Rivera’s ability to capture the awkwardness and terror of being a closeted queer student in high school still resonates. It is a piece of nostalgia that is so deeply ingrained in queer people that it’s hard not to be emotional about Rivera’s sudden and tragic death.

Who can forget the moment Santana used “Landslide” to tell Brittany that she loved her.

The emotion of a love that is not easy to confess and live authentically is real. Ask any queer person you know about coming to terms with her sexuality in high school and you will hear about the fear and excitement. You will hear about the strategic allyships that epitomize the constant battle between being open and staying safe.

Rivera was more than an actress, she was an ally and advocate during her time on “Glee.”

Season 2, when Rivera’s feelings for Brittany (played by Heather Morris) grew, aired from 2010 to 2011. It was a time when marriage equality was not nationwide. Some states still barred same-sex couples from adopting children. Yet, queer high school and college students had a chance to see their experience mirrored because of Rivera’s insistence.

Rivera’s death is a major loss for the queer community that got our strength and courage from her.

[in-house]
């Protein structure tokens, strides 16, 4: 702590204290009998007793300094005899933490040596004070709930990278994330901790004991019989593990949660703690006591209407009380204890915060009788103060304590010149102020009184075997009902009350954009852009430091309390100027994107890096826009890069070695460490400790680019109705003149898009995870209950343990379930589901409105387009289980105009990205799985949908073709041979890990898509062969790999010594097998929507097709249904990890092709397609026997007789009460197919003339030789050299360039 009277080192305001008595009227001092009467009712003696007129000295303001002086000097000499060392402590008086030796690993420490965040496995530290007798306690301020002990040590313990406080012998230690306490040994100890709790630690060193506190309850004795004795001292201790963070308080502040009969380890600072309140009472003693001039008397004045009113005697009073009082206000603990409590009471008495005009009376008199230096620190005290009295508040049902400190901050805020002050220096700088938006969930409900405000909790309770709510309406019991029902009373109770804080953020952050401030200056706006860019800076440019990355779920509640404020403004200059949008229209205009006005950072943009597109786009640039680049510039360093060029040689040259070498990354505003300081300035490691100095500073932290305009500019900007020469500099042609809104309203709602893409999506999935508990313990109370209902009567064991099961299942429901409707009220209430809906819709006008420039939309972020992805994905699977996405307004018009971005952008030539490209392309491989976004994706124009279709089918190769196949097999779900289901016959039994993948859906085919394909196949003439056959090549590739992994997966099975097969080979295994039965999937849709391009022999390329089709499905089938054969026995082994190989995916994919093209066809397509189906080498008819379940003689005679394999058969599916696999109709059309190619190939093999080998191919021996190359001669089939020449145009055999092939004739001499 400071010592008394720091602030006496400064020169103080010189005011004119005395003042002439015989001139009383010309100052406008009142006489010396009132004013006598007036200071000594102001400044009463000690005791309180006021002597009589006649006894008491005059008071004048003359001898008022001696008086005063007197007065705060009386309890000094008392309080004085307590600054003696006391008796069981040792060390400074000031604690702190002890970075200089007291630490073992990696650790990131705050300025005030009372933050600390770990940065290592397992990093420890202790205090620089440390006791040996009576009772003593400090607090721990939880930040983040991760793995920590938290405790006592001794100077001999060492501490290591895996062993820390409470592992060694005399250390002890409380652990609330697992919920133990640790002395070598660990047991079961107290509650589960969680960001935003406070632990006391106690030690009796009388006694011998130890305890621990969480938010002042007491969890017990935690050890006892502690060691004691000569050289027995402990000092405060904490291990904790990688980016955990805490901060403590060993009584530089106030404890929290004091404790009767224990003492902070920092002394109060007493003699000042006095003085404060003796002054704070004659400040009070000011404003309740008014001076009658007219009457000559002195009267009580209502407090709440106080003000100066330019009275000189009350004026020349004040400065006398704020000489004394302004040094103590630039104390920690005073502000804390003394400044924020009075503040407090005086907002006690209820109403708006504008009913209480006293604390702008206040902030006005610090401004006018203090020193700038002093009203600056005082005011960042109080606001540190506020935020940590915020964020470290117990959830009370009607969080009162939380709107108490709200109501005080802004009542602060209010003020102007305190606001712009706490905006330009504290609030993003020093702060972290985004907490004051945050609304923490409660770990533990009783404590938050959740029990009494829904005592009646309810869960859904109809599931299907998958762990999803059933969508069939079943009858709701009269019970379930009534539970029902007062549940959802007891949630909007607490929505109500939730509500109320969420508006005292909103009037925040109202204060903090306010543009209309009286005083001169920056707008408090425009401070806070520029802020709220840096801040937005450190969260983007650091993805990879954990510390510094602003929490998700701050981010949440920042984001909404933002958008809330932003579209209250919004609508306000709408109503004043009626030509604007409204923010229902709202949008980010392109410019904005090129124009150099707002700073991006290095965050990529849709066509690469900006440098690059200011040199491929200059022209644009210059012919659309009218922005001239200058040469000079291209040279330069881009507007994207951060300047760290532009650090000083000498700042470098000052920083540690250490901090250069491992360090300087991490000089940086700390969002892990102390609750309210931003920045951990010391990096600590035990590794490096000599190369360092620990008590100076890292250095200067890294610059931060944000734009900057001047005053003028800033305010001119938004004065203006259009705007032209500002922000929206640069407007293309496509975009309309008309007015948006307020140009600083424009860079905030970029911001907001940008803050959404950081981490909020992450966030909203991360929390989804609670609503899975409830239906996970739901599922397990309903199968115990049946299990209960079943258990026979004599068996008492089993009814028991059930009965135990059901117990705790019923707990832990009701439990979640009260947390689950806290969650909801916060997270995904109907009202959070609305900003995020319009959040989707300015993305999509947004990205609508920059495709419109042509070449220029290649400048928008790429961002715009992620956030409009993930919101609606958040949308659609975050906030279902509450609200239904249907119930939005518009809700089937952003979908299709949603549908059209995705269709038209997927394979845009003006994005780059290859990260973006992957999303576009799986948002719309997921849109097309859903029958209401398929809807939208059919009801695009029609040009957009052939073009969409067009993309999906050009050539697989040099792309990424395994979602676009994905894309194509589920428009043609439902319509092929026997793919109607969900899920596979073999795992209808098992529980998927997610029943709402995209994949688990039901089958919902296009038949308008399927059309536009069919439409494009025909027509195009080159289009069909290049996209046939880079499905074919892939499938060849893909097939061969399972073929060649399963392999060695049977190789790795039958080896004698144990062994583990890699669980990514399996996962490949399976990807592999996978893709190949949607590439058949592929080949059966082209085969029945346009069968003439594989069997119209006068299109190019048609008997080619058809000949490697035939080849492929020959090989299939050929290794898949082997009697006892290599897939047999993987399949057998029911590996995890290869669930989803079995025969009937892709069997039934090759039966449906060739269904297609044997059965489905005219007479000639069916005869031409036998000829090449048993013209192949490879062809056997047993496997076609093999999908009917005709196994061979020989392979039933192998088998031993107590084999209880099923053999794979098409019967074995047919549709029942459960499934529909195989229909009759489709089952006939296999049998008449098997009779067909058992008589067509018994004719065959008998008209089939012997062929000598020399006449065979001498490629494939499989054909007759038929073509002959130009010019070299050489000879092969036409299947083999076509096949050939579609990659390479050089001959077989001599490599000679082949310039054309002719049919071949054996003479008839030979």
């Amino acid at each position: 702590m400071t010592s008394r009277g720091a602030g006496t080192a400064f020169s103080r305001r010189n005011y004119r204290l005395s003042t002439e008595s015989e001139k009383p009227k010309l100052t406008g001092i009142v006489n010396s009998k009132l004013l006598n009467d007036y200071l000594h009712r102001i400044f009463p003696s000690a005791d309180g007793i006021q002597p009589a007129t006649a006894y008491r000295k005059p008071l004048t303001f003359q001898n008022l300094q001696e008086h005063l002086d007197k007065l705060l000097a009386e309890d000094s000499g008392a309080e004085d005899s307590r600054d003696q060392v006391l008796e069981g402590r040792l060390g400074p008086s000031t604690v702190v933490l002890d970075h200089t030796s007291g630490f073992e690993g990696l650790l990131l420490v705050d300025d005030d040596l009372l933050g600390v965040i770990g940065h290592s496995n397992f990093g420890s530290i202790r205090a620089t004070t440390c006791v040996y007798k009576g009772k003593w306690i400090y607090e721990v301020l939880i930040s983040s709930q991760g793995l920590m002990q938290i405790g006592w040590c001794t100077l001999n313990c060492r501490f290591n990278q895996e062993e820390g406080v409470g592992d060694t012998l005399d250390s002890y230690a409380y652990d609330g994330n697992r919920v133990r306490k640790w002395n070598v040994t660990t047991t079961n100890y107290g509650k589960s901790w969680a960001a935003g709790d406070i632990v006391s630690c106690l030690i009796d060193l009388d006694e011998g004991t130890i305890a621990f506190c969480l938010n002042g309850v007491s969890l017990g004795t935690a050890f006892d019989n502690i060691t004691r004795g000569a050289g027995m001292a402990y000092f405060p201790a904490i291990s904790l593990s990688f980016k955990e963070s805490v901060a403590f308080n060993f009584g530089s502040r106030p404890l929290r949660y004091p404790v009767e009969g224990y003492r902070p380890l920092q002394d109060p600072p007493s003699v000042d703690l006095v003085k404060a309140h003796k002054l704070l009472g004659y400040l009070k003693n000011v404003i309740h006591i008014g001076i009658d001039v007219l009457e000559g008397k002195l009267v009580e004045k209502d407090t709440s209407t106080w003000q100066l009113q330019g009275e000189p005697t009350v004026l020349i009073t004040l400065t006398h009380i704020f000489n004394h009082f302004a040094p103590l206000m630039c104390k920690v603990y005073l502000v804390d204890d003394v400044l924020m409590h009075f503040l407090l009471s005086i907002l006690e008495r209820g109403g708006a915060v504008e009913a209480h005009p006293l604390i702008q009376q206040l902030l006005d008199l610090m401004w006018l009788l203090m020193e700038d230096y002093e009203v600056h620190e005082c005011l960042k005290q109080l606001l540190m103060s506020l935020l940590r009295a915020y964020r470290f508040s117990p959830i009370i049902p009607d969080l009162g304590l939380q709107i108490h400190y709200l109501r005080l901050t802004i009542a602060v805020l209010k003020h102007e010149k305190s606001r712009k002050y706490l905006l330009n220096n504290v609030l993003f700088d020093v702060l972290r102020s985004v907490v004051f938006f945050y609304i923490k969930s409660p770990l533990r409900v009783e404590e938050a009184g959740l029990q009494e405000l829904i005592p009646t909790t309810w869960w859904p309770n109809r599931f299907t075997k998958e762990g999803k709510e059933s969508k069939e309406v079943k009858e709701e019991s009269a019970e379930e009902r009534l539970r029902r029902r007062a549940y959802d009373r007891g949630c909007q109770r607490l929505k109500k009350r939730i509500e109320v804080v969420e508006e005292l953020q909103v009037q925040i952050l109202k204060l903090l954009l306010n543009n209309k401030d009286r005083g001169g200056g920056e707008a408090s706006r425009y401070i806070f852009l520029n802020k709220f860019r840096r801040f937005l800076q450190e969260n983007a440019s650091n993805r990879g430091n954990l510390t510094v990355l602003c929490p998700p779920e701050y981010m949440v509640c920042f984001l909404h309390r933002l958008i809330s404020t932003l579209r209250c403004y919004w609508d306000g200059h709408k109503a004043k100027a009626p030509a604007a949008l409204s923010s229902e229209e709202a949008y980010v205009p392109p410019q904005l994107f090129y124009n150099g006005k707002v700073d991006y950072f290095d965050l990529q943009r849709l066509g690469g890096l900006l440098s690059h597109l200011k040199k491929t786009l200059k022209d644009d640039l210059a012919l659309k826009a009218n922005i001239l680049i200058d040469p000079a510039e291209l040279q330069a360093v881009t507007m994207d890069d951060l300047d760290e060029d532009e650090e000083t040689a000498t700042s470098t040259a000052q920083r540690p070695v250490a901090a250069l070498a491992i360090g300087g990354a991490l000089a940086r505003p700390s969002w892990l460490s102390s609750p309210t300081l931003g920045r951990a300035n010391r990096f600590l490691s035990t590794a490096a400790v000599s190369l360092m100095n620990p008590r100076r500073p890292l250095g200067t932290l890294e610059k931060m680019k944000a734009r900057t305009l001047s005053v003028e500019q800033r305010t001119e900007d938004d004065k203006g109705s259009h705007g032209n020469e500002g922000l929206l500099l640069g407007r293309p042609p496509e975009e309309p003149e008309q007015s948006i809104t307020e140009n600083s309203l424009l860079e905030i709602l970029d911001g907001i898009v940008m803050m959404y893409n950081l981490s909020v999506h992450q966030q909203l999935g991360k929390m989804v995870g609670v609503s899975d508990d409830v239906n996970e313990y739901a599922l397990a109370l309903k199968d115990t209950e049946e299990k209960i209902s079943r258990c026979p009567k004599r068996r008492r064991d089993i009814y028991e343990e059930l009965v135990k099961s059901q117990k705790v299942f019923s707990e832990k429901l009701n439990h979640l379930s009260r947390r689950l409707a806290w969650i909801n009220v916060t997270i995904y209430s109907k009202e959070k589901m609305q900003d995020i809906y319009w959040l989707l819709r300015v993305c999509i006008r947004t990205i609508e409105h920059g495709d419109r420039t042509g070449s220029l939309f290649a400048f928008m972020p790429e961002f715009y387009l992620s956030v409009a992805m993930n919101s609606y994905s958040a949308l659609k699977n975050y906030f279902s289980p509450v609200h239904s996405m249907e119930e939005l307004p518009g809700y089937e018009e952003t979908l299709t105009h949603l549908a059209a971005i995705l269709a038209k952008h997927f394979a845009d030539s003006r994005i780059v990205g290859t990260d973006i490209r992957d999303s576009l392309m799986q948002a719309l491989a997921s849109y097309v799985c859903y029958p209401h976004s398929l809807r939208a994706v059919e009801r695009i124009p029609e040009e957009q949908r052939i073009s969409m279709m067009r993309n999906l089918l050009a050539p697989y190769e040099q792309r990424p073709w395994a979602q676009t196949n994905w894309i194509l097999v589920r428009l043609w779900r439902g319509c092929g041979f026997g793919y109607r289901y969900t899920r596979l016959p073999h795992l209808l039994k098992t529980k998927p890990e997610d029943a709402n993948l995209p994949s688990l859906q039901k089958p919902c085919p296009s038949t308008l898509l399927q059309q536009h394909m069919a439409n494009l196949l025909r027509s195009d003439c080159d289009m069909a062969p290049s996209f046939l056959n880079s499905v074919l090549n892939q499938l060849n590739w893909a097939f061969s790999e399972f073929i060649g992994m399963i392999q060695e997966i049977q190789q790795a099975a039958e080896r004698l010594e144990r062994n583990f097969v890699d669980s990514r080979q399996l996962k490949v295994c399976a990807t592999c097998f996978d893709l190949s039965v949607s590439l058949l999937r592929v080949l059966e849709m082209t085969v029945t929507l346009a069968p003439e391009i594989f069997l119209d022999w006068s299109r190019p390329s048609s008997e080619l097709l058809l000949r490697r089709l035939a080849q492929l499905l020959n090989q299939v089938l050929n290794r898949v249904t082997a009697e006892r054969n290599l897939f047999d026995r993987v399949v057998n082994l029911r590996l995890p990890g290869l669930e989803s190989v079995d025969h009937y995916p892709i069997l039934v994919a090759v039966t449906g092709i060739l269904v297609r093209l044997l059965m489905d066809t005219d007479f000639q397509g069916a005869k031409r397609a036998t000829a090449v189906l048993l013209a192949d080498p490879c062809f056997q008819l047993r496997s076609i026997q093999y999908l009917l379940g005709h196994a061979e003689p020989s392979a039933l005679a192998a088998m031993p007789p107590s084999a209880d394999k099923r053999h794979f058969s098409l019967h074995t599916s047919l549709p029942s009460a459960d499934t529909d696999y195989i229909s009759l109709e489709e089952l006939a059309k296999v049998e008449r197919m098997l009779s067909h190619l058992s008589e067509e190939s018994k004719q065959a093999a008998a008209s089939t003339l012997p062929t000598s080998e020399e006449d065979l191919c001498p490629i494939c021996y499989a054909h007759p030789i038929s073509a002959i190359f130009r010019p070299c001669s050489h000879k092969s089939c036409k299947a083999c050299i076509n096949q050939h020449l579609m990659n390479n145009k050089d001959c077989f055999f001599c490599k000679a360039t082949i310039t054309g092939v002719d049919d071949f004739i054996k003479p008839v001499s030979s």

Knowing that all of the “Glee” fans were rooting for and falling in love with Santana Lopez gave us a chance to breathe and feel accepted. Adding her Latina heritage was so important. Queer people of color, who have faced increased scrutiny from their own families, had someone representing them completely and sincerely.

Demi Lovato paid tribute by remembering the time she played Santana Lopez’s girlfriend.

The queer Latina love was not lost on fellow queer Latinos. Lovato herself was not out about her sexuality at the time and she admits in her post that Rivera inspired her. Rivera’s efforts to give the character an accurate and respectful storyline will forever be praised and admired as a fully realized manifestation of our experience.

Thank you for being someone we didn’t know we needed, Naya.

Our hearts are broken and our eyes are wet. We send love and hope to your loved ones. Rest in power, mija. We love you and will never forget what you did for our community.

READ: Naya Rivera’s Body Found In Lake Piru After Going Missing During Outing With Son